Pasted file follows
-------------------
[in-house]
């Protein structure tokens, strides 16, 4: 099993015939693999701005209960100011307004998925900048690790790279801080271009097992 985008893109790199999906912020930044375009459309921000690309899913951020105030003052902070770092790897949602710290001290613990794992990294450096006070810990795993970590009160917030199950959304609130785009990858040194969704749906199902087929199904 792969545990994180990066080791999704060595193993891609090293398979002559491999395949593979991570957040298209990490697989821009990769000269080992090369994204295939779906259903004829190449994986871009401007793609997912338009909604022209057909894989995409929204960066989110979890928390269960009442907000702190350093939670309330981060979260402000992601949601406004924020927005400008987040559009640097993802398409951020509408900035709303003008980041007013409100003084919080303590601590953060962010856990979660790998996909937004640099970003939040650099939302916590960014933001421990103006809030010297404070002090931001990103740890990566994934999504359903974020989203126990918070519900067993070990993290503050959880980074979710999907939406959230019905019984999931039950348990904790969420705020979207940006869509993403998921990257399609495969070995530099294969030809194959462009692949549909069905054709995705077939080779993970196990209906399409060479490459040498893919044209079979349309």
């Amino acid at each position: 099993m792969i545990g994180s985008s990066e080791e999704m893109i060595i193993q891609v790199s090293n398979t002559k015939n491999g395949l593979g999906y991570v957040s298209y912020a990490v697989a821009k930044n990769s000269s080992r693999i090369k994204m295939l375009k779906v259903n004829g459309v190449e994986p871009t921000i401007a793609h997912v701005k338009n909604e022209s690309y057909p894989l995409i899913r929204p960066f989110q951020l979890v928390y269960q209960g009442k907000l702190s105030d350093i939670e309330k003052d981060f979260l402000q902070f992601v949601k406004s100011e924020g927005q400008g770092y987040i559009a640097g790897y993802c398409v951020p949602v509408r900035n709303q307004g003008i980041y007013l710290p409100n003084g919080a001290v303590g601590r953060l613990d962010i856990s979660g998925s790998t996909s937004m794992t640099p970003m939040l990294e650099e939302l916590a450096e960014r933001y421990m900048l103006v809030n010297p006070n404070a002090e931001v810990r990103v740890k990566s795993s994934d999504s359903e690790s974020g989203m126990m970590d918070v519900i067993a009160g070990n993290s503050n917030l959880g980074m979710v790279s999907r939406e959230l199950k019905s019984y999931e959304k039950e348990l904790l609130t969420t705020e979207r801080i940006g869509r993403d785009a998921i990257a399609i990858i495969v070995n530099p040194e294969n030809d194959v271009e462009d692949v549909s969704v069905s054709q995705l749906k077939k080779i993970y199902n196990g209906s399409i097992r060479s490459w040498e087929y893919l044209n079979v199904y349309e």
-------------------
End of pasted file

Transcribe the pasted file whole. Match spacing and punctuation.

[in-house]
């Protein structure tokens, strides 16, 4: 099993015939693999701005209960100011307004998925900048690790790279801080271009097992 985008893109790199999906912020930044375009459309921000690309899913951020105030003052902070770092790897949602710290001290613990794992990294450096006070810990795993970590009160917030199950959304609130785009990858040194969704749906199902087929199904 792969545990994180990066080791999704060595193993891609090293398979002559491999395949593979991570957040298209990490697989821009990769000269080992090369994204295939779906259903004829190449994986871009401007793609997912338009909604022209057909894989995409929204960066989110979890928390269960009442907000702190350093939670309330981060979260402000992601949601406004924020927005400008987040559009640097993802398409951020509408900035709303003008980041007013409100003084919080303590601590953060962010856990979660790998996909937004640099970003939040650099939302916590960014933001421990103006809030010297404070002090931001990103740890990566994934999504359903974020989203126990918070519900067993070990993290503050959880980074979710999907939406959230019905019984999931039950348990904790969420705020979207940006869509993403998921990257399609495969070995530099294969030809194959462009692949549909069905054709995705077939080779993970196990209906399409060479490459040498893919044209079979349309």
């Amino acid at each position: 099993m792969i545990g994180s985008s990066e080791e999704m893109i060595i193993q891609v790199s090293n398979t002559k015939n491999g395949l593979g999906y991570v957040s298209y912020a990490v697989a821009k930044n990769s000269s080992r693999i090369k994204m295939l375009k779906v259903n004829g459309v190449e994986p871009t921000i401007a793609h997912v701005k338009n909604e022209s690309y057909p894989l995409i899913r929204p960066f989110q951020l979890v928390y269960q209960g009442k907000l702190s105030d350093i939670e309330k003052d981060f979260l402000q902070f992601v949601k406004s100011e924020g927005q400008g770092y987040i559009a640097g790897y993802c398409v951020p949602v509408r900035n709303q307004g003008i980041y007013l710290p409100n003084g919080a001290v303590g601590r953060l613990d962010i856990s979660g998925s790998t996909s937004m794992t640099p970003m939040l990294e650099e939302l916590a450096e960014r933001y421990m900048l103006v809030n010297p006070n404070a002090e931001v810990r990103v740890k990566s795993s994934d999504s359903e690790s974020g989203m126990m970590d918070v519900i067993a009160g070990n993290s503050n917030l959880g980074m979710v790279s999907r939406e959230l199950k019905s019984y999931e959304k039950e348990l904790l609130t969420t705020e979207r801080i940006g869509r993403d785009a998921i990257a399609i990858i495969v070995n530099p040194e294969n030809d194959v271009e462009d692949v549909s969704v069905s054709q995705l749906k077939k080779i993970y199902n196990g209906s399409i097992r060479s490459w040498e087929y893919l044209n079979v199904y349309e």